Plan for the Unexpected

For many, if not most entrepreneurs, life is hectic, demanding and fast paced. Indeed, for most executives, the inbox is always full, leaving very little time for personal matters such as estate planning. Yet, if the executive fails to take the time to plan for disability or death and luck runs against him, this same business that was his life's work and the family he supported through this business, will be at risk of financial catastrophe.

In the second in a series of articles discussing estate planning, business succession and exit strategies, John E. McCullough, Esq., a partner at the boutique estate planning law firm of McCullough & Nicholas, P.L.C., Alexandria, Virginia, details the basics of estate planning with clarity and precision. The subject may be somewhat painful, but the information presented in John's article is absolutely vital. Read it and learn.

This article is intended to familiarize executives with the basics of estate planning and is intended to impart to the reader the importance of having a plan for the unexpected so that the entrepreneur's life work becomes a legacy rather than a failure for having neglected something that may seem remote but happens to individuals and families every day all over this country as a result of disability or death.

ESTATE PLANNING DEFINED

To begin, we need a definition of estate planning. In our firm we define estate planning as controlling your property while you are alive, caring for yourself and your loved ones should you be become disabled, and allowing you to give what you have to whom you want, the way you want, when you want, and, in doing so, save every last tax dollar, attorney fee, and court cost possible. With this definition in mind let's look at what happens if you fail to plan and how we can prevent the problems that result to families and businesses as a result.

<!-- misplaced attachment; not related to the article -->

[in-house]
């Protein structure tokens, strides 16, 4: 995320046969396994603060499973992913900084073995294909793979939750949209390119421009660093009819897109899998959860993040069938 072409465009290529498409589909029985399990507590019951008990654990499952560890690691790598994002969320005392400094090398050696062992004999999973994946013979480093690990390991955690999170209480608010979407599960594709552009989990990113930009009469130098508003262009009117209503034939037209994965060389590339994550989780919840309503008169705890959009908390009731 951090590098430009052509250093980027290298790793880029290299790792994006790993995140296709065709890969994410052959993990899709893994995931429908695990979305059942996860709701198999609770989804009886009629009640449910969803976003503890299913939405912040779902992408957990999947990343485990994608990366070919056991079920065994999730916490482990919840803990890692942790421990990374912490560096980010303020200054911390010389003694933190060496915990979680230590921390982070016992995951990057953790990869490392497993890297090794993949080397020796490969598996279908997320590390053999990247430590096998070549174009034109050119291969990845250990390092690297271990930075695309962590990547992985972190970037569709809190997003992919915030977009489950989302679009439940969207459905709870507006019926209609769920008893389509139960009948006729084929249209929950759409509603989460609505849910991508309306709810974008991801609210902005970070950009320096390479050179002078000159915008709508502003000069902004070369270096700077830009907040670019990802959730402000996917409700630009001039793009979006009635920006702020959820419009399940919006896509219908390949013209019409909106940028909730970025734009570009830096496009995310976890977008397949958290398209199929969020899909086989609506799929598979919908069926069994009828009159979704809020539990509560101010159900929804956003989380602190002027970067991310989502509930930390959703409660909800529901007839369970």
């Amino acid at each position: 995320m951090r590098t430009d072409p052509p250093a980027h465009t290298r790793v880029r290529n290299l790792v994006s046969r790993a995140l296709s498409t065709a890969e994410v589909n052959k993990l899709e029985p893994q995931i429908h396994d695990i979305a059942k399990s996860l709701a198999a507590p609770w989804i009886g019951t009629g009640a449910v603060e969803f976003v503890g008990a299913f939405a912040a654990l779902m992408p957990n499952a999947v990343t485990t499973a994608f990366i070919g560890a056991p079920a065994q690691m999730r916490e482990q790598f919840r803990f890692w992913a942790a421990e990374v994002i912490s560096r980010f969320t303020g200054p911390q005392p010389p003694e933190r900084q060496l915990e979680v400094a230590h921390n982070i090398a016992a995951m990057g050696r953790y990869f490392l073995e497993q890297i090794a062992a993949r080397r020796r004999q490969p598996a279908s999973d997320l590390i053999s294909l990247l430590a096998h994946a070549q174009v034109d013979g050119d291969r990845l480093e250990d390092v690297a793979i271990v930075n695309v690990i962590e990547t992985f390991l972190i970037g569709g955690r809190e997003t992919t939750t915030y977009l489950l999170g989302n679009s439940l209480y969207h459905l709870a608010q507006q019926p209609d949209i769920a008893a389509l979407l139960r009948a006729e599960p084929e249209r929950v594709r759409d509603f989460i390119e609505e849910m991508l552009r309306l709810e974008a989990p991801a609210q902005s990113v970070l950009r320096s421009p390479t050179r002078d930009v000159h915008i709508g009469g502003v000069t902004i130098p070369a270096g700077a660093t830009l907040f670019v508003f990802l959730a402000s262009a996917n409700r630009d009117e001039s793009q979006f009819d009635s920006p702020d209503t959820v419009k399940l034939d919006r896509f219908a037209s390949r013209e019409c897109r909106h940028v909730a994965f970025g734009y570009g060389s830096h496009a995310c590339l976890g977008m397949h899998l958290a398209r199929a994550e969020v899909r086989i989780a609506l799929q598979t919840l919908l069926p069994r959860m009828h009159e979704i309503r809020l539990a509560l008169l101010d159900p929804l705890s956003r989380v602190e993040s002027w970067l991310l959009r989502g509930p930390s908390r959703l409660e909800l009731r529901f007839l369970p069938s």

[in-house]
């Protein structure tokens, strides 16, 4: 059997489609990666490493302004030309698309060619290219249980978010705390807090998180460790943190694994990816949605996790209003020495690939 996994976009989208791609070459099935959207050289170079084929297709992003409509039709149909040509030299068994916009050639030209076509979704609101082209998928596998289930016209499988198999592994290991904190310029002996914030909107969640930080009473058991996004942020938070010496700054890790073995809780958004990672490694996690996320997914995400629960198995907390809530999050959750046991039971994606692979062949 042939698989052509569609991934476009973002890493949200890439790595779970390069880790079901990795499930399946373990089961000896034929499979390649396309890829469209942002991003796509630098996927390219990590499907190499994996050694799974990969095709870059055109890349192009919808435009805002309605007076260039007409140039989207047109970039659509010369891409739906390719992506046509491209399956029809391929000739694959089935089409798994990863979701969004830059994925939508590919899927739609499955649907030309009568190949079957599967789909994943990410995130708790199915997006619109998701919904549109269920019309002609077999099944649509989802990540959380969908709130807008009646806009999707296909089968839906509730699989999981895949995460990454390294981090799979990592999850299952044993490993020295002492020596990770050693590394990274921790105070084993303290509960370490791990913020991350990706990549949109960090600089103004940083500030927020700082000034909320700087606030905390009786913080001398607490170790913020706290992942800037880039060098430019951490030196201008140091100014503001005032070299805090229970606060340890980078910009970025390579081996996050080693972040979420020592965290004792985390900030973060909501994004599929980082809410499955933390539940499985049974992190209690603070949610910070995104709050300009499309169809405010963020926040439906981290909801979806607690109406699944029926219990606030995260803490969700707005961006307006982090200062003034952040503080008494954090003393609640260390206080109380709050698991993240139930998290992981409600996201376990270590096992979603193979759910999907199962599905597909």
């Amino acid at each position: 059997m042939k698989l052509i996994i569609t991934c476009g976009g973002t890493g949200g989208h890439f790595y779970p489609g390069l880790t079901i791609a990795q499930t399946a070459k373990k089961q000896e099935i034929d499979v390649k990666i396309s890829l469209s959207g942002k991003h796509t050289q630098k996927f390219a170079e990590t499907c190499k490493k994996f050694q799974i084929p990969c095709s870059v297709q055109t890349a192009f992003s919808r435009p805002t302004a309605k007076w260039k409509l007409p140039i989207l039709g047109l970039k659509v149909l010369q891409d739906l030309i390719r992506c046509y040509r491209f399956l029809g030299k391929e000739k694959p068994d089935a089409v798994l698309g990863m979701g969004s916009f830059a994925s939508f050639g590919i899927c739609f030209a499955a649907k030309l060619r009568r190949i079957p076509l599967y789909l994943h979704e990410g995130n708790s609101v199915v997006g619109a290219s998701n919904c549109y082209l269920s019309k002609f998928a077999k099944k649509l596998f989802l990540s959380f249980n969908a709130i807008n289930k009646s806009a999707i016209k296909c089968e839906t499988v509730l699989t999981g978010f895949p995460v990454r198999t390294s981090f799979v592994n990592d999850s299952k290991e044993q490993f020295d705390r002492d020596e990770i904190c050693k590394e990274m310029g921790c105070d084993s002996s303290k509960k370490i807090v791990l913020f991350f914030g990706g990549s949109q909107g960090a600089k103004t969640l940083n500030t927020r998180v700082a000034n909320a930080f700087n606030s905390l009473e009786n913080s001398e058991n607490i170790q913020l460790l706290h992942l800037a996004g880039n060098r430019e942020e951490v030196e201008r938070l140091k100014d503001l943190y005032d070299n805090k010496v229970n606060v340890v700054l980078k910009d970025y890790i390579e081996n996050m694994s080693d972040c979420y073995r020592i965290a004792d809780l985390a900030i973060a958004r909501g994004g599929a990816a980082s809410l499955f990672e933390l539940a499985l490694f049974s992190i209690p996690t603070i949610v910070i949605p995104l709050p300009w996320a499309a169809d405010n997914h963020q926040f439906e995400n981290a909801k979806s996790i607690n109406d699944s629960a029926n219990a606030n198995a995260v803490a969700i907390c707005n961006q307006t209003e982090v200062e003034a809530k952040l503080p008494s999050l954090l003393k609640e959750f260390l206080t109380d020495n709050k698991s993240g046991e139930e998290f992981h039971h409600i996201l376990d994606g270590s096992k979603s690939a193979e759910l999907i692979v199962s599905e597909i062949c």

If you fail to put in place an estate plan the consequences can be severe. Should you become disabled, the court, not you, your family, or trusted associates, will choose a conservator to run your business and appraise, inventory and manage all of your assets. Of course, the conservator, attorneys and others will be paid from your assets. Most importantly, a person unfamiliar with your business will be in charge, supervised by a Judge who likely has little, if any, business experience. Finally, all of the above will be a matter of public record.

If you die, your estate will be subject to probate. Again, your assets will be valued and listed in the public record. Your creditors will be notified so they may make a claim against your estate. Of course, fees will be paid to those appointed by the court and your business will again be run by an individual selected by a Judge.

After the creditors are paid, your remaining assets will be distributed pursuant to state law, which could result in your children, rather than your spouse, getting most of your estate.

TWO BASIC TYPES OF ESTATE PLANS: Will Centered or Trust Based